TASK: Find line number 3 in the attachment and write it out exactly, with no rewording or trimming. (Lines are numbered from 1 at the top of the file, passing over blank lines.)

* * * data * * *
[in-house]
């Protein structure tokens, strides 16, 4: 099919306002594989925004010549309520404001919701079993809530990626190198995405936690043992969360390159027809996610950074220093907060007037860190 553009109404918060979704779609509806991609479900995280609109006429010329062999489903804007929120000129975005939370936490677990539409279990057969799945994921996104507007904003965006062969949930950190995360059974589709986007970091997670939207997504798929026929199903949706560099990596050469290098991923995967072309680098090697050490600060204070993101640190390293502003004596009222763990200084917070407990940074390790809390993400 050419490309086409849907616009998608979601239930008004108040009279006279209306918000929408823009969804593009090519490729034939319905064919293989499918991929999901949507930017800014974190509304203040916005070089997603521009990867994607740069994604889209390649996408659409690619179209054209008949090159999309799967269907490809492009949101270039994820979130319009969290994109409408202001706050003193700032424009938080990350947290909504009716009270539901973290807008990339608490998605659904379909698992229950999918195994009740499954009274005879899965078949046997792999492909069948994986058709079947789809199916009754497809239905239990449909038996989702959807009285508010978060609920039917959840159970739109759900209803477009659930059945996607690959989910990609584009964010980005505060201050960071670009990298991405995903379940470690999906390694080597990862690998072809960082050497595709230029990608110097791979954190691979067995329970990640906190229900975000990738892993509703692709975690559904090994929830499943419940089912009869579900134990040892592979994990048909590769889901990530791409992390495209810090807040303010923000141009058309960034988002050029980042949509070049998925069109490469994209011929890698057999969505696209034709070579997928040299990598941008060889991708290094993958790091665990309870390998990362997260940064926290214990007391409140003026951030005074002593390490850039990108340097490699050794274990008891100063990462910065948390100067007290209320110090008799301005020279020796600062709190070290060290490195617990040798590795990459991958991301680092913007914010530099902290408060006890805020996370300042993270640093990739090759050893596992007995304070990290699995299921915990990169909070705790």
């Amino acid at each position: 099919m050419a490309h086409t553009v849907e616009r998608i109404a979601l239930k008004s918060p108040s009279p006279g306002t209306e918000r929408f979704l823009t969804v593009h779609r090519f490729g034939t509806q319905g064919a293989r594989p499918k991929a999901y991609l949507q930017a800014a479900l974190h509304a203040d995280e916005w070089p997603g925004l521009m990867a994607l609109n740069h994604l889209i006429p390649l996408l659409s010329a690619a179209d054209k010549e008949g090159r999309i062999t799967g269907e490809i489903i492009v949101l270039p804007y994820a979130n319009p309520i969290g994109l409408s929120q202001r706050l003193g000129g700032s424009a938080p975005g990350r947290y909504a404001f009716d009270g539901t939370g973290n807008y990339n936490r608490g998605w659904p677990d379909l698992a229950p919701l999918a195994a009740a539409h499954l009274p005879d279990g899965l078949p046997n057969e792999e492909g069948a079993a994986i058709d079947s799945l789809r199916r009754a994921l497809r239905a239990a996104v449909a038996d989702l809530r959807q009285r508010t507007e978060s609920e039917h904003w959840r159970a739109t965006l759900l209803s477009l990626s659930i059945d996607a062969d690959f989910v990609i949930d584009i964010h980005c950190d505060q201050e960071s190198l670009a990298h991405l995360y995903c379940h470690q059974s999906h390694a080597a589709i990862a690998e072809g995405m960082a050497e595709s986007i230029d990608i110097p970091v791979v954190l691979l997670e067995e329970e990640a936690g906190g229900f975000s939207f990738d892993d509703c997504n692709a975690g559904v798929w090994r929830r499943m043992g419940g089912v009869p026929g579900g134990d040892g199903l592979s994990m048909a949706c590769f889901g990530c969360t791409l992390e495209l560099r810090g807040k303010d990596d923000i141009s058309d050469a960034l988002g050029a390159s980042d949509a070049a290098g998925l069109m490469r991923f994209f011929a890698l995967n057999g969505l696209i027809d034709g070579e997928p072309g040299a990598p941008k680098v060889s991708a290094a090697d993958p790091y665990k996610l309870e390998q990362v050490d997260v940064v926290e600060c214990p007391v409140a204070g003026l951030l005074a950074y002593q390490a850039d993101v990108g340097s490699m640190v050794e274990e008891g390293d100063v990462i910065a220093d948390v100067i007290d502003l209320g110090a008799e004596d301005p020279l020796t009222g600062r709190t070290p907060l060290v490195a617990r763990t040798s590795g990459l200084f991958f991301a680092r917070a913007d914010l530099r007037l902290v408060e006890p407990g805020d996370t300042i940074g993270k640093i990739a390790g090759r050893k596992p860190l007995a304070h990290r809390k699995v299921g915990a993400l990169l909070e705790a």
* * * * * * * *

């Amino acid at each position: 099919m050419a490309h086409t553009v849907e616009r998608i109404a979601l239930k008004s918060p108040s009279p006279g306002t209306e918000r929408f979704l823009t969804v593009h779609r090519f490729g034939t509806q319905g064919a293989r594989p499918k991929a999901y991609l949507q930017a800014a479900l974190h509304a203040d995280e916005w070089p997603g925004l521009m990867a994607l609109n740069h994604l889209i006429p390649l996408l659409s010329a690619a179209d054209k010549e008949g090159r999309i062999t799967g269907e490809i489903i492009v949101l270039p804007y994820a979130n319009p309520i969290g994109l409408s929120q202001r706050l003193g000129g700032s424009a938080p975005g990350r947290y909504a404001f009716d009270g539901t939370g973290n807008y990339n936490r608490g998605w659904p677990d379909l698992a229950p919701l999918a195994a009740a539409h499954l009274p005879d279990g899965l078949p046997n057969e792999e492909g069948a079993a994986i058709d079947s799945l789809r199916r009754a994921l497809r239905a239990a996104v449909a038996d989702l809530r959807q009285r508010t507007e978060s609920e039917h904003w959840r159970a739109t965006l759900l209803s477009l990626s659930i059945d996607a062969d690959f989910v990609i949930d584009i964010h980005c950190d505060q201050e960071s190198l670009a990298h991405l995360y995903c379940h470690q059974s999906h390694a080597a589709i990862a690998e072809g995405m960082a050497e595709s986007i230029d990608i110097p970091v791979v954190l691979l997670e067995e329970e990640a936690g906190g229900f975000s939207f990738d892993d509703c997504n692709a975690g559904v798929w090994r929830r499943m043992g419940g089912v009869p026929g579900g134990d040892g199903l592979s994990m048909a949706c590769f889901g990530c969360t791409l992390e495209l560099r810090g807040k303010d990596d923000i141009s058309d050469a960034l988002g050029a390159s980042d949509a070049a290098g998925l069109m490469r991923f994209f011929a890698l995967n057999g969505l696209i027809d034709g070579e997928p072309g040299a990598p941008k680098v060889s991708a290094a090697d993958p790091y665990k996610l309870e390998q990362v050490d997260v940064v926290e600060c214990p007391v409140a204070g003026l951030l005074a950074y002593q390490a850039d993101v990108g340097s490699m640190v050794e274990e008891g390293d100063v990462i910065a220093d948390v100067i007290d502003l209320g110090a008799e004596d301005p020279l020796t009222g600062r709190t070290p907060l060290v490195a617990r763990t040798s590795g990459l200084f991958f991301a680092r917070a913007d914010l530099r007037l902290v408060e006890p407990g805020d996370t300042i940074g993270k640093i990739a390790g090759r050893k596992p860190l007995a304070h990290r809390k699995v299921g915990a993400l990169l909070e705790a």